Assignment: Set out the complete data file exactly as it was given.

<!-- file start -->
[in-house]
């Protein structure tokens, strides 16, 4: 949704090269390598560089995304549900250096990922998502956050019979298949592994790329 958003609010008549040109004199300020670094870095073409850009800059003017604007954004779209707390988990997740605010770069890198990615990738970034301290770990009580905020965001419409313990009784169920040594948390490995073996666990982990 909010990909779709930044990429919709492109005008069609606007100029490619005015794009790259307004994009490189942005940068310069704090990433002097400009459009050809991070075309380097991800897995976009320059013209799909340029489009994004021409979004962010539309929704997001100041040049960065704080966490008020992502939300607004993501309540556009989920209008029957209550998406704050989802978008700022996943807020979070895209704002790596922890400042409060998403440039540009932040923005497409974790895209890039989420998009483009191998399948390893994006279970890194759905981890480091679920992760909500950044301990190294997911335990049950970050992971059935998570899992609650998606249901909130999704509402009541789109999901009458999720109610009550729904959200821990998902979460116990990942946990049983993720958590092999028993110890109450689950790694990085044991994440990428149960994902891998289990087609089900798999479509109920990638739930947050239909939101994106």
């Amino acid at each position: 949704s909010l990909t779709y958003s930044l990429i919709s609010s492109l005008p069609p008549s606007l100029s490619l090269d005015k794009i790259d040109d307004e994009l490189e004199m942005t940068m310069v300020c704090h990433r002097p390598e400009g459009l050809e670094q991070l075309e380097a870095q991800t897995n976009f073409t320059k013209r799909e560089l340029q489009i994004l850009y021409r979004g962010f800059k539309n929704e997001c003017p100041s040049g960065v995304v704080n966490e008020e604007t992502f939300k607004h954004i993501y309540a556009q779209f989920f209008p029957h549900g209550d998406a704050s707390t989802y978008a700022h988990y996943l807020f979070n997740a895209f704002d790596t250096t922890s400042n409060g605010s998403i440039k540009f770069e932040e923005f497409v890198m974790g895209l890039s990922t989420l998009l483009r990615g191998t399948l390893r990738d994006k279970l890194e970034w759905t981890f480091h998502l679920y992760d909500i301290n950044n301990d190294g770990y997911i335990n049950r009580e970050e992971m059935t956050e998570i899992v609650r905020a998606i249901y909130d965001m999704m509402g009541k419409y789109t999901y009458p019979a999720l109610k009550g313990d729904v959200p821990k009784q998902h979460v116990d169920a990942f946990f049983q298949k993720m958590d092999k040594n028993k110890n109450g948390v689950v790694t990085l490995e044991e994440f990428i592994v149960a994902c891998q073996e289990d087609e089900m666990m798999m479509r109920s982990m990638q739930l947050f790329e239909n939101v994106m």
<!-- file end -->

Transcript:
[in-house]
């Protein structure tokens, strides 16, 4: 949704090269390598560089995304549900250096990922998502956050019979298949592994790329 958003609010008549040109004199300020670094870095073409850009800059003017604007954004779209707390988990997740605010770069890198990615990738970034301290770990009580905020965001419409313990009784169920040594948390490995073996666990982990 909010990909779709930044990429919709492109005008069609606007100029490619005015794009790259307004994009490189942005940068310069704090990433002097400009459009050809991070075309380097991800897995976009320059013209799909340029489009994004021409979004962010539309929704997001100041040049960065704080966490008020992502939300607004993501309540556009989920209008029957209550998406704050989802978008700022996943807020979070895209704002790596922890400042409060998403440039540009932040923005497409974790895209890039989420998009483009191998399948390893994006279970890194759905981890480091679920992760909500950044301990190294997911335990049950970050992971059935998570899992609650998606249901909130999704509402009541789109999901009458999720109610009550729904959200821990998902979460116990990942946990049983993720958590092999028993110890109450689950790694990085044991994440990428149960994902891998289990087609089900798999479509109920990638739930947050239909939101994106």
């Amino acid at each position: 949704s909010l990909t779709y958003s930044l990429i919709s609010s492109l005008p069609p008549s606007l100029s490619l090269d005015k794009i790259d040109d307004e994009l490189e004199m942005t940068m310069v300020c704090h990433r002097p390598e400009g459009l050809e670094q991070l075309e380097a870095q991800t897995n976009f073409t320059k013209r799909e560089l340029q489009i994004l850009y021409r979004g962010f800059k539309n929704e997001c003017p100041s040049g960065v995304v704080n966490e008020e604007t992502f939300k607004h954004i993501y309540a556009q779209f989920f209008p029957h549900g209550d998406a704050s707390t989802y978008a700022h988990y996943l807020f979070n997740a895209f704002d790596t250096t922890s400042n409060g605010s998403i440039k540009f770069e932040e923005f497409v890198m974790g895209l890039s990922t989420l998009l483009r990615g191998t399948l390893r990738d994006k279970l890194e970034w759905t981890f480091h998502l679920y992760d909500i301290n950044n301990d190294g770990y997911i335990n049950r009580e970050e992971m059935t956050e998570i899992v609650r905020a998606i249901y909130d965001m999704m509402g009541k419409y789109t999901y009458p019979a999720l109610k009550g313990d729904v959200p821990k009784q998902h979460v116990d169920a990942f946990f049983q298949k993720m958590d092999k040594n028993k110890n109450g948390v689950v790694t990085l490995e044991e994440f990428i592994v149960a994902c891998q073996e289990d087609e089900m666990m798999m479509r109920s982990m990638q739930l947050f790329e239909n939101v994106m």